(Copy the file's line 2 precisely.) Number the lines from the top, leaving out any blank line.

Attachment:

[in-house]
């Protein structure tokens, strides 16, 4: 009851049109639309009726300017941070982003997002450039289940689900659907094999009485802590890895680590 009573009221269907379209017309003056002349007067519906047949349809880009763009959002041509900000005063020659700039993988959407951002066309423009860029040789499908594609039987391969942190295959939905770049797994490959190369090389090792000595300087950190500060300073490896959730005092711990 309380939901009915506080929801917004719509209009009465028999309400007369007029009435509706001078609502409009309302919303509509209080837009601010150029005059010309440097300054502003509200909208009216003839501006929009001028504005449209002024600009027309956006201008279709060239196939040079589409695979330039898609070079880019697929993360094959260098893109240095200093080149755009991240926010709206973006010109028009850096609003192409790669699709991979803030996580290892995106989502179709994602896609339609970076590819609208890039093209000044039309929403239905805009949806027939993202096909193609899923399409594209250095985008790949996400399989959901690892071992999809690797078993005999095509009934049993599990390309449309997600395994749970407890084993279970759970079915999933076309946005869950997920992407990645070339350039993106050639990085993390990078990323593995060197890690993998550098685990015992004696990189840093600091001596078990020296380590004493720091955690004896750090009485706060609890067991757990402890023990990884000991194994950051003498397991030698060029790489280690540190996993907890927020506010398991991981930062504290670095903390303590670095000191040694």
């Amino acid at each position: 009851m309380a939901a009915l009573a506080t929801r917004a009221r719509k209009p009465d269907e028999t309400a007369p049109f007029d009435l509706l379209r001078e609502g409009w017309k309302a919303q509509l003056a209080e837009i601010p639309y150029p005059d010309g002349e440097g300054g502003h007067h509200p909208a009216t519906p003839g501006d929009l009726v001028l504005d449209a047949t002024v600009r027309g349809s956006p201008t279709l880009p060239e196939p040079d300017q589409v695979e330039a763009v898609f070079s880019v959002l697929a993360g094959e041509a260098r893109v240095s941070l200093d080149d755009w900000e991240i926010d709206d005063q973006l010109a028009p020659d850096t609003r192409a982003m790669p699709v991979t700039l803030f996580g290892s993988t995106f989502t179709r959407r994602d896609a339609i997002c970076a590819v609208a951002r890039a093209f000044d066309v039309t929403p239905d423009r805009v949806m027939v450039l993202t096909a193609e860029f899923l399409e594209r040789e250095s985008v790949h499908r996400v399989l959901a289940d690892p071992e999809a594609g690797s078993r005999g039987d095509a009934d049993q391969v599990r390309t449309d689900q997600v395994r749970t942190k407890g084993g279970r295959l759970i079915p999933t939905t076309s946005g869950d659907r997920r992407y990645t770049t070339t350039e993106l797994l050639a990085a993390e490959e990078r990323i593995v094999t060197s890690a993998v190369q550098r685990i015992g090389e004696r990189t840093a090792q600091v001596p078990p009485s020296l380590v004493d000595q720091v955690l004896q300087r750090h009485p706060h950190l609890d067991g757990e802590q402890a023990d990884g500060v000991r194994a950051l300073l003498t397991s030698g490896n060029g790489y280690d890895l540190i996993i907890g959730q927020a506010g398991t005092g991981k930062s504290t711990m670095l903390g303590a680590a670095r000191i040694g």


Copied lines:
């Protein structure tokens, strides 16, 4: 009851049109639309009726300017941070982003997002450039289940689900659907094999009485802590890895680590 009573009221269907379209017309003056002349007067519906047949349809880009763009959002041509900000005063020659700039993988959407951002066309423009860029040789499908594609039987391969942190295959939905770049797994490959190369090389090792000595300087950190500060300073490896959730005092711990 309380939901009915506080929801917004719509209009009465028999309400007369007029009435509706001078609502409009309302919303509509209080837009601010150029005059010309440097300054502003509200909208009216003839501006929009001028504005449209002024600009027309956006201008279709060239196939040079589409695979330039898609070079880019697929993360094959260098893109240095200093080149755009991240926010709206973006010109028009850096609003192409790669699709991979803030996580290892995106989502179709994602896609339609970076590819609208890039093209000044039309929403239905805009949806027939993202096909193609899923399409594209250095985008790949996400399989959901690892071992999809690797078993005999095509009934049993599990390309449309997600395994749970407890084993279970759970079915999933076309946005869950997920992407990645070339350039993106050639990085993390990078990323593995060197890690993998550098685990015992004696990189840093600091001596078990020296380590004493720091955690004896750090009485706060609890067991757990402890023990990884000991194994950051003498397991030698060029790489280690540190996993907890927020506010398991991981930062504290670095903390303590670095000191040694």